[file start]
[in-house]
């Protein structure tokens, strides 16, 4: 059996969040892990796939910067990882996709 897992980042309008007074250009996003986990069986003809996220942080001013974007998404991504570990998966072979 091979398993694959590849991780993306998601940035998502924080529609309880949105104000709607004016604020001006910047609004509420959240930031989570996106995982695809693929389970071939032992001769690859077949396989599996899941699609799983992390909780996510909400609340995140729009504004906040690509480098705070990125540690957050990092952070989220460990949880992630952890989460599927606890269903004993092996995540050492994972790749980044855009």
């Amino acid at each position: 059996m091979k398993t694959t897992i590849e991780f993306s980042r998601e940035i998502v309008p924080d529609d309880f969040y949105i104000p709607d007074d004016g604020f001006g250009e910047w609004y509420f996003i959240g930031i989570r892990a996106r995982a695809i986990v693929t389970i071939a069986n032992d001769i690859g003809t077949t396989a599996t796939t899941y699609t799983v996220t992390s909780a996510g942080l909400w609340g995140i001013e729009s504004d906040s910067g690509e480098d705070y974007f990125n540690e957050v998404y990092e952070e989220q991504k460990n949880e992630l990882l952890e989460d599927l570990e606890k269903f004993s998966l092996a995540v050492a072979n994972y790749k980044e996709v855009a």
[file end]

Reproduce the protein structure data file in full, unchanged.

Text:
[in-house]
């Protein structure tokens, strides 16, 4: 059996969040892990796939910067990882996709 897992980042309008007074250009996003986990069986003809996220942080001013974007998404991504570990998966072979 091979398993694959590849991780993306998601940035998502924080529609309880949105104000709607004016604020001006910047609004509420959240930031989570996106995982695809693929389970071939032992001769690859077949396989599996899941699609799983992390909780996510909400609340995140729009504004906040690509480098705070990125540690957050990092952070989220460990949880992630952890989460599927606890269903004993092996995540050492994972790749980044855009």
């Amino acid at each position: 059996m091979k398993t694959t897992i590849e991780f993306s980042r998601e940035i998502v309008p924080d529609d309880f969040y949105i104000p709607d007074d004016g604020f001006g250009e910047w609004y509420f996003i959240g930031i989570r892990a996106r995982a695809i986990v693929t389970i071939a069986n032992d001769i690859g003809t077949t396989a599996t796939t899941y699609t799983v996220t992390s909780a996510g942080l909400w609340g995140i001013e729009s504004d906040s910067g690509e480098d705070y974007f990125n540690e957050v998404y990092e952070e989220q991504k460990n949880e992630l990882l952890e989460d599927l570990e606890k269903f004993s998966l092996a995540v050492a072979n994972y790749k980044e996709v855009a």